Kimberly Singer Babiarz
117 Encina Commons
Stanford, CA 94305
Institutional Affiliation: Stanford University
NBER Working Papers and Publications
|October 2018||The Limits (and Human Costs) of Population Policy: Fertility Decline and Sex Selection in China under Mao|
with Paul Ma, Grant Miller, Shige Song: w25130
The vast majority of China’s fertility decline predates the famous One Child Policy – and instead occurred under its predecessor, the Later, Longer, Fewer (LLF) fertility control policy. In this paper, we first study LLF’s contribution to marriage and fertility behavior, finding that the policy reduced China’s total fertility rate by about 0.9 births per woman, explaining only 28% of China’s modern fertility decline. Given son preference, we then consider the parallel issue of sex selection, which also emerged prior to the One Child Policy (when prenatal selection was not technologically feasible). We find that LLF increased the use of male-biased fertility stopping rules from 3.25% to 6.3% of couples – and that it contributed to the early emergence of postnatal neglect of girls in modern ...
|October 2014||Family Planning: Program Effects|
with Grant Miller: w20586
This paper reviews empirical evidence on the micro-level consequences of family planning programs in middle- and low-income countries. In doing so, it focuses on fertility outcomes (the number and timing of births), women’s health and socio-economic outcomes (mortality, human capital, and labor force participation), and children’s health and socio-economic outcomes throughout the life cycle. Although effect sizes are heterogeneous, long-term studies imply that in practice, family planning programs may only explain a modest share of fertility decline in real-world settings (explaining 4-20% of fertility decline among studies finding significant effects). Family planning programs may also have quantitatively modest - but practically meaningful - effects on the socio-economic welfare of indi...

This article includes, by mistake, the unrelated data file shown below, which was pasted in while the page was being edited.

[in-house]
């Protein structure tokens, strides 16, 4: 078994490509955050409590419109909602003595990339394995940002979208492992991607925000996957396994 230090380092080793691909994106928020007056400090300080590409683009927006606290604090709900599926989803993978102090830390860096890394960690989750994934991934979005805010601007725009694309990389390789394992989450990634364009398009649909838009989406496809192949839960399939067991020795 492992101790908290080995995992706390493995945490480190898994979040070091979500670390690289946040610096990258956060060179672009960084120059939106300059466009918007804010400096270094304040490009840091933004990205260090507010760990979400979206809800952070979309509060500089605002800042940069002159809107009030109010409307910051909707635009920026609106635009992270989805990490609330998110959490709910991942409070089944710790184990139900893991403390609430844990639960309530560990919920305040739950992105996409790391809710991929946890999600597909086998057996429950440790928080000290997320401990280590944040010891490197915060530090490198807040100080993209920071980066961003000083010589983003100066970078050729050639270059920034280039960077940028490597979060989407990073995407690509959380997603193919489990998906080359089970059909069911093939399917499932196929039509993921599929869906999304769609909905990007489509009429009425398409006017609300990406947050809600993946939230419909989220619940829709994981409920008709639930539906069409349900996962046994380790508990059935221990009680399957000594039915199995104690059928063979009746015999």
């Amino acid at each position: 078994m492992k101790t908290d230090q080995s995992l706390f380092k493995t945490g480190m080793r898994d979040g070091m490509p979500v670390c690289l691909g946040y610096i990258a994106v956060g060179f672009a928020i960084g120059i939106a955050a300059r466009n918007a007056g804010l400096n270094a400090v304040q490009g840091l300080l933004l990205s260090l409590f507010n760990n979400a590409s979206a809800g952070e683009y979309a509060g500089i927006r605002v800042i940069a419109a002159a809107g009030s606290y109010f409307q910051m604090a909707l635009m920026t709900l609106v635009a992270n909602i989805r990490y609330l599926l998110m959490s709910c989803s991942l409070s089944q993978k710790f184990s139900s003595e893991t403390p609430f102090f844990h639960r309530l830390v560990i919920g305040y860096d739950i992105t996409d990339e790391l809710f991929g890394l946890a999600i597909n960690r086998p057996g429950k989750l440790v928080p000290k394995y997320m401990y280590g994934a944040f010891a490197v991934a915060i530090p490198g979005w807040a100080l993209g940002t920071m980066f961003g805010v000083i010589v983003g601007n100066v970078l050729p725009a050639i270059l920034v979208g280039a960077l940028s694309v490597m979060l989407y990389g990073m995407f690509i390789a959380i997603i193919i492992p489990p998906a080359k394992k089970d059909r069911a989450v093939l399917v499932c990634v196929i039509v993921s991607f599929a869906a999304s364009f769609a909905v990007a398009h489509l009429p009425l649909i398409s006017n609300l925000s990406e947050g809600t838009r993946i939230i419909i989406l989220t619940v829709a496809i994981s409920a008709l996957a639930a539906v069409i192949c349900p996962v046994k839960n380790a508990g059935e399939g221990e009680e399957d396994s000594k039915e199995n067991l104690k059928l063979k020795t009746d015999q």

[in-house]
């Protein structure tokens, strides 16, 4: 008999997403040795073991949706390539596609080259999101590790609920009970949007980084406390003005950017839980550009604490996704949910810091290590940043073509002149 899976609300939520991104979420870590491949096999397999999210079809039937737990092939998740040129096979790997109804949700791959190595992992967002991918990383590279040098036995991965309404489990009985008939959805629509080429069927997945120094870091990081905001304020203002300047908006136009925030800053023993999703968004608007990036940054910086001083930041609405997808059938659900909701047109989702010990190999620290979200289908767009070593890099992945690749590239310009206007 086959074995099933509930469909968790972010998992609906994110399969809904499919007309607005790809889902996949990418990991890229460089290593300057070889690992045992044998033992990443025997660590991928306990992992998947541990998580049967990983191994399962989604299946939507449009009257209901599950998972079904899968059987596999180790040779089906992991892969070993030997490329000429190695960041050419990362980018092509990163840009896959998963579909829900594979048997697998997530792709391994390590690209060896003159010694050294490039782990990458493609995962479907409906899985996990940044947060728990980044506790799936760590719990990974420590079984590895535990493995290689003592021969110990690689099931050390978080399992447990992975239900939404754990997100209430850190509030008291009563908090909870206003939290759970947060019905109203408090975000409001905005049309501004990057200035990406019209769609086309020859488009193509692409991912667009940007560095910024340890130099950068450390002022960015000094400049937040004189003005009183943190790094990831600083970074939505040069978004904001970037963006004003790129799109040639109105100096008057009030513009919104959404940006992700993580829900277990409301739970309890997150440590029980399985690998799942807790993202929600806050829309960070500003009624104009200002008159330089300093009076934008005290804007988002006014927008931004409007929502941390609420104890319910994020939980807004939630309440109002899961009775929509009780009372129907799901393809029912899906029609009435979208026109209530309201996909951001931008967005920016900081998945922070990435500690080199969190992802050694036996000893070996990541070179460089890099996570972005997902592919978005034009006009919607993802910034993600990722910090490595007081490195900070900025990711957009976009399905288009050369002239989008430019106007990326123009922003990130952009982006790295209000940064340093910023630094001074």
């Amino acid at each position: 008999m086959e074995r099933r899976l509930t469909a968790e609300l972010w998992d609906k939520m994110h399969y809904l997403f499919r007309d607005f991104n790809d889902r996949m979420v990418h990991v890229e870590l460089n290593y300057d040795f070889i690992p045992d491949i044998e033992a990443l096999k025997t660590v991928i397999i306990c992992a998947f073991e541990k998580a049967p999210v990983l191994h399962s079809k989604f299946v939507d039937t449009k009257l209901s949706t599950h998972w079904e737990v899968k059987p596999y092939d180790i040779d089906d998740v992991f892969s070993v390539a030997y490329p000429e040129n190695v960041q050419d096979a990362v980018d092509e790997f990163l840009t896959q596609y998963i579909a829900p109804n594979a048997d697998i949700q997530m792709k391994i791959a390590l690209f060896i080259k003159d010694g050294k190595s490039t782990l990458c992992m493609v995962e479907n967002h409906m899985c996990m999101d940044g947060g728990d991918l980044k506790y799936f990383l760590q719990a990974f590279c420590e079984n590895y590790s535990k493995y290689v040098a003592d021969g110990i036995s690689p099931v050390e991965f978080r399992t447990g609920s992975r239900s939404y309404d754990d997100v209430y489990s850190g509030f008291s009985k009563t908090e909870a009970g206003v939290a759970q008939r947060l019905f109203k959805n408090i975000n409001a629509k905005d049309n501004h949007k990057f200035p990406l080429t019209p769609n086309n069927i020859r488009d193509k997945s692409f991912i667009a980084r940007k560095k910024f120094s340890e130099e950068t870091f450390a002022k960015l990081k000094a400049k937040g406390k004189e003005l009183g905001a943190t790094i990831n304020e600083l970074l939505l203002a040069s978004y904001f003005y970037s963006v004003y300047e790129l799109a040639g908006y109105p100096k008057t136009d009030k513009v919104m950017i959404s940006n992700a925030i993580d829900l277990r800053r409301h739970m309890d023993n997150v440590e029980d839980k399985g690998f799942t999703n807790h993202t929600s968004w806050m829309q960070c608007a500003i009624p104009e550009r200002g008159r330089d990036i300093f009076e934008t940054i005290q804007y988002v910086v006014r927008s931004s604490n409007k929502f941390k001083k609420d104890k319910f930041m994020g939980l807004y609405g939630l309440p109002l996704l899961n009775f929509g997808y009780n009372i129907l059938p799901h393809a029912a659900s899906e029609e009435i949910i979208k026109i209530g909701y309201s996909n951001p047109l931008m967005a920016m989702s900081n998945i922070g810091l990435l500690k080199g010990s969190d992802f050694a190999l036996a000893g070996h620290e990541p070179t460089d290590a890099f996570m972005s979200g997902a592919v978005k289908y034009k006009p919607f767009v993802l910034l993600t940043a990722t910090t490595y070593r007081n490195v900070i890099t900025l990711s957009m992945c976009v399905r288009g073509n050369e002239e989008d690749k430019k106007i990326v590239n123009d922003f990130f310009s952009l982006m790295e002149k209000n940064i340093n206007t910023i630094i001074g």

Published: Miller, G. and Babiarz, K. S. (2016), Family Planning Program Effects: Evidence from Microdata. Population and Development Review, 42: 7-26. doi:10.1111/j.1728-4457.2016.00109.x
|April 2013||Pay-for-Performance Incentives in Low- and Middle-Income Country Health Programs|
with Grant Miller: w18932
This chapter surveys experience with performance pay in developing country health programs. In doing so, it focuses on four key conceptual issues: (1) What to reward, (2) Who to reward, (3) How to reward, and (4) What unintended consequences might performance incentives create. We highlight that the use of performance pay has outpaced growth in corresponding empirical evidence. Moreover, very little research on performance incentives focuses on the underlying conceptual issues that we outline. We consider these to be important constraints to the design of better performance incentives in low- and middle-income country health programs.
Published: Encyclopedia of Health Economics 2014, Pages 457–466 Cover image Pay-for-Performance Incentives in Low- and Middle-Income Country Health Programs G. Miller K.S. Babiarz